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Alzheimer-s Research and Therapy

, 8:41

First Online: 03 October 2016Received: 07 July 2016Accepted: 05 September 2016

Abstract

BackgroundSynaptic degeneration is a central pathogenic event in Alzheimer’s disease that occurs early during the course of disease and correlates with cognitive symptoms. The pre-synaptic vesicle protein synaptotagmin-1 appears to be essential for the maintenance of an intact synaptic transmission and cognitive function. Synaptotagmin-1 in cerebrospinal fluid is a candidate Alzheimer biomarker for synaptic dysfunction that also may correlate with cognitive decline.

MethodsIn this study, a novel mass spectrometry-based assay for measurement of cerebrospinal fluid synaptotagmin-1 was developed, and was evaluated in two independent sample sets of patients and controls. Sample set I included cerebrospinal fluid samples from patients with dementia due to Alzheimer’s disease N = 17, age 52–86 years, patients with mild cognitive impairment due to Alzheimer’s disease N = 5, age 62–88 years, and controls N = 17, age 41–82 years. Sample set II included cerebrospinal fluid samples from patients with dementia due to Alzheimer’s disease N = 24, age 52–84 years, patients with mild cognitive impairment due to Alzheimer’s disease N = 18, age 58–83 years, and controls N = 36, age 43–80 years.

ResultsThe reproducibility of the novel method showed coefficients of variation of the measured synaptotagmin-1 peptide 215–223 VPYSELGGK and peptide 238–245 HDIIGEFK of 14 % or below. In both investigated sample sets, the CSF levels of synaptotagmin-1 were significantly increased in patients with dementia due to Alzheimer’s disease P ≤ 0.0001 and in patients with mild cognitive impairment due to Alzheimer’s disease P < 0.001. In addition, in sample set I the synaptotagmin-1 level was significantly higher in patients with mild cognitive impairment due to Alzheimer’s disease compared with patients with dementia due to Alzheimer’s disease P ≤ 0.05.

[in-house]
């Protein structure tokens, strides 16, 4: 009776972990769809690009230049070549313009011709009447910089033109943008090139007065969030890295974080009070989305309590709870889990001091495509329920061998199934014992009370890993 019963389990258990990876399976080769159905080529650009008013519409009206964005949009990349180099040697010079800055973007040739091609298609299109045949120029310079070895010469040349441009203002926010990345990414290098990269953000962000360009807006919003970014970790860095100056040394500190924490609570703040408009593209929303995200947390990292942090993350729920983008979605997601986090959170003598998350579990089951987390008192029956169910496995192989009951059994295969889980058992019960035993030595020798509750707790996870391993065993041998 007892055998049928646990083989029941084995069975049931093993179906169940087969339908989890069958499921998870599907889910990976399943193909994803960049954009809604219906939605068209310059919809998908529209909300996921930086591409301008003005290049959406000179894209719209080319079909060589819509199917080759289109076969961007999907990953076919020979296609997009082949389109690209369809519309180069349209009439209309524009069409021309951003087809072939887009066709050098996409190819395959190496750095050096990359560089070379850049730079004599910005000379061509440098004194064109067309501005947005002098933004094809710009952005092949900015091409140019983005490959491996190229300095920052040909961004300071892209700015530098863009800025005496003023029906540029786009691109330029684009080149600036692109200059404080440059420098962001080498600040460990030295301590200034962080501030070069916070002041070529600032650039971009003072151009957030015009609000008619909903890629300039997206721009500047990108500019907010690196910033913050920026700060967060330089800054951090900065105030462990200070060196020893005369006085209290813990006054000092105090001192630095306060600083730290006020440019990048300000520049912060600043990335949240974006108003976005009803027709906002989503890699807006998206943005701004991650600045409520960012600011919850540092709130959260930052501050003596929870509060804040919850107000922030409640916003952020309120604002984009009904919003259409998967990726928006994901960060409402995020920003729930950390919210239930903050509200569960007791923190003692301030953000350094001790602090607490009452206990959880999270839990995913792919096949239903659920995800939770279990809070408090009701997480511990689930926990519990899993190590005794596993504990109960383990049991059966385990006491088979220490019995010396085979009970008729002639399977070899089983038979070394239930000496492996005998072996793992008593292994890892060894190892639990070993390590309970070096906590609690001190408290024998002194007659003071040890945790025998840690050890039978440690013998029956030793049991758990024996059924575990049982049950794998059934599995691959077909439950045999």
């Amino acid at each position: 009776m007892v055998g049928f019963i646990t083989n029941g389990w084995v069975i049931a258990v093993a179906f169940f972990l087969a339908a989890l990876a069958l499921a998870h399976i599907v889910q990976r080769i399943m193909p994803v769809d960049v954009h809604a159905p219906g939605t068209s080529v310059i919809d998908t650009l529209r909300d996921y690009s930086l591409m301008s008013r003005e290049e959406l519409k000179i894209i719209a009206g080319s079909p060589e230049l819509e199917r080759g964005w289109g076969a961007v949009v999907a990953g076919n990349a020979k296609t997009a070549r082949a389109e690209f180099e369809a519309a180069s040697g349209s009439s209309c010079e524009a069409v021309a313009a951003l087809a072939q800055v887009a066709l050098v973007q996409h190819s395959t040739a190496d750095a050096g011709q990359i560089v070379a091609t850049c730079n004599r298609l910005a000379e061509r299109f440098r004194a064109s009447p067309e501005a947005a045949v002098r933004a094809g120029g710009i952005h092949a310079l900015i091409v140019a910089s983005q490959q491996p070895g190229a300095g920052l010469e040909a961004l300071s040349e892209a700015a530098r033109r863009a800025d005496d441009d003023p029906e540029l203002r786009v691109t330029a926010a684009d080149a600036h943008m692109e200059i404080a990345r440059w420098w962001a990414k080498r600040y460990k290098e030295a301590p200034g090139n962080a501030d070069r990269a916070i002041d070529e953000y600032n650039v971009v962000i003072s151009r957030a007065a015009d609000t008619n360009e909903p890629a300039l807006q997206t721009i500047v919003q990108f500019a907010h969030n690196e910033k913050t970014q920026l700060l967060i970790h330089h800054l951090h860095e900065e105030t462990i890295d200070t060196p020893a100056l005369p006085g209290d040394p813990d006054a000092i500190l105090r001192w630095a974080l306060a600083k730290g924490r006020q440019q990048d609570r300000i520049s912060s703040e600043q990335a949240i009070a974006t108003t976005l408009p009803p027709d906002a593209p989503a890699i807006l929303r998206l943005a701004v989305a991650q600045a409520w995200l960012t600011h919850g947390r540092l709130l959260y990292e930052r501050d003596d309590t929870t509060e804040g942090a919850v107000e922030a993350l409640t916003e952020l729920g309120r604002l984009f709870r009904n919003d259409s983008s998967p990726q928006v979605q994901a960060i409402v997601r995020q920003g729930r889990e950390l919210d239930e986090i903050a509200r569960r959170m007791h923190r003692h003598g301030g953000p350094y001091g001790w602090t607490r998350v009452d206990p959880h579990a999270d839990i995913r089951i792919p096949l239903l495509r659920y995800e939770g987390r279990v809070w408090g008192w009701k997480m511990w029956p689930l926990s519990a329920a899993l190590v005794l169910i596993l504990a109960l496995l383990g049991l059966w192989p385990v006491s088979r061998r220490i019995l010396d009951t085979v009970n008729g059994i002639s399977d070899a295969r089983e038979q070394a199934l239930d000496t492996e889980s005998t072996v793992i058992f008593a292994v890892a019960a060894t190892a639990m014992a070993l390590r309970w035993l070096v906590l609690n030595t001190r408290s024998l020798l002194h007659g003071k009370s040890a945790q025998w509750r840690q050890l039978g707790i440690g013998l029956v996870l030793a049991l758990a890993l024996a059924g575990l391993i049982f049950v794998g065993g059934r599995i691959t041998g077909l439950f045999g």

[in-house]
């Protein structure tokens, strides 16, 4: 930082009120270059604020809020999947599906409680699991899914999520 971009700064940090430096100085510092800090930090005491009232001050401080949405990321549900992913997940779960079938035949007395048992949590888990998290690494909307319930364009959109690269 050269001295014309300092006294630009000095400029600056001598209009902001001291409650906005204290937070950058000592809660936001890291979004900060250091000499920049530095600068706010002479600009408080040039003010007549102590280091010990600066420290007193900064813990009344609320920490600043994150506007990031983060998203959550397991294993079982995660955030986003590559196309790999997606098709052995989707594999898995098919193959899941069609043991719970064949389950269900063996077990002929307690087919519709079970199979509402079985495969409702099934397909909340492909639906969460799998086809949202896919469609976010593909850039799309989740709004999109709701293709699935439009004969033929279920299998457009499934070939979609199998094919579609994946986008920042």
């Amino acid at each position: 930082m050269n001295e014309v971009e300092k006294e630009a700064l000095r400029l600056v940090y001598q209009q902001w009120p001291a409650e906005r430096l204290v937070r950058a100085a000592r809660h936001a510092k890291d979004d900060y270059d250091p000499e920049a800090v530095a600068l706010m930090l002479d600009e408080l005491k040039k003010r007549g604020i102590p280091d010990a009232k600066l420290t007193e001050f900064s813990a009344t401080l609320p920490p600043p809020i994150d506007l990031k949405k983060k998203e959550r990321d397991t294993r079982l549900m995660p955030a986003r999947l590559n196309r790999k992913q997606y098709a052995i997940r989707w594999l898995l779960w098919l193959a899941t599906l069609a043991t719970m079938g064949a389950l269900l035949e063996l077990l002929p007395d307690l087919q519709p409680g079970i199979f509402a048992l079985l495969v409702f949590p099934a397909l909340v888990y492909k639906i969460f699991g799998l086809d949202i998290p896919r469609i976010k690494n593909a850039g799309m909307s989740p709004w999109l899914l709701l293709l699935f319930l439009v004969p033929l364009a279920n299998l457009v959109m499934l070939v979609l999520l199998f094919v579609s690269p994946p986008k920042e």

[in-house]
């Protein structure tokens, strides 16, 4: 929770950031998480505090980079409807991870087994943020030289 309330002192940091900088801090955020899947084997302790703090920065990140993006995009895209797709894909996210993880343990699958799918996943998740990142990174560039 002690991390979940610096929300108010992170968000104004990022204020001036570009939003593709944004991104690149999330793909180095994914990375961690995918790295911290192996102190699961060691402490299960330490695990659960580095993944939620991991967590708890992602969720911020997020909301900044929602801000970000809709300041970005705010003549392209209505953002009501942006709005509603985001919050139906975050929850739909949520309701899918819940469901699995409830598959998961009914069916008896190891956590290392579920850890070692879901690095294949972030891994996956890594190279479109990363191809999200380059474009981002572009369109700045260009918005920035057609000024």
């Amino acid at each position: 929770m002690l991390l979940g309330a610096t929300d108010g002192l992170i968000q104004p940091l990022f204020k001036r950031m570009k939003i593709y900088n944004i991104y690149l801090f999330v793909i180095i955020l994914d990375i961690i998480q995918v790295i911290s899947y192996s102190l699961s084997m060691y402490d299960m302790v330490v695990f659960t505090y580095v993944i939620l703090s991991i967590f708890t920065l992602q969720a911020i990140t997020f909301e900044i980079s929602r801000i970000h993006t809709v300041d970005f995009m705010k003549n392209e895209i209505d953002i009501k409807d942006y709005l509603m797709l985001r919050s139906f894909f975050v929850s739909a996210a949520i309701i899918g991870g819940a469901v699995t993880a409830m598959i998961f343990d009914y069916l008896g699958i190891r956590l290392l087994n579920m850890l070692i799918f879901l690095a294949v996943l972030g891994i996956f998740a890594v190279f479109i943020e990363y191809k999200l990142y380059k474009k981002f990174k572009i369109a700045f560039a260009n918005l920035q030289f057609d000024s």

ConclusionsCerebrospinal fluid synaptotagmin-1 is a promising biomarker to monitor synaptic dysfunction and degeneration in Alzheimer’s disease that may be useful for clinical diagnosis, to monitor effect on synaptic integrity by novel drug candidates, and to explore pathophysiology directly in patients with Alzheimer’s disease.

KeywordsAlzheimer’s disease Biomarker Cerebrospinal fluid Synaptotagmin Mass spectrometry Immunopurification Selected reaction monitoring Parallel reaction monitoring AbbreviationsCVCoefficients of variation

CSFCerebrospinal fluid

MCIMild cognitive impairment

MMSEMini-Mental State Examination

PBSPhosphate-buffered saline

SNAP-25Synaptosomal-associated protein 25

ROCReceiver operating characteristic

Electronic supplementary materialThe online version of this article doi:10.1186-s13195-016-0208-8 contains supplementary material, which is available to authorized users.

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Autor: Annika Öhrfelt - Ann Brinkmalm - Julien Dumurgier - Gunnar Brinkmalm - Oskar Hansson - Henrik Zetterberg - Elodie Bouaziz-

Fuente: https://link.springer.com/article/10.1186/s13195-016-0208-8







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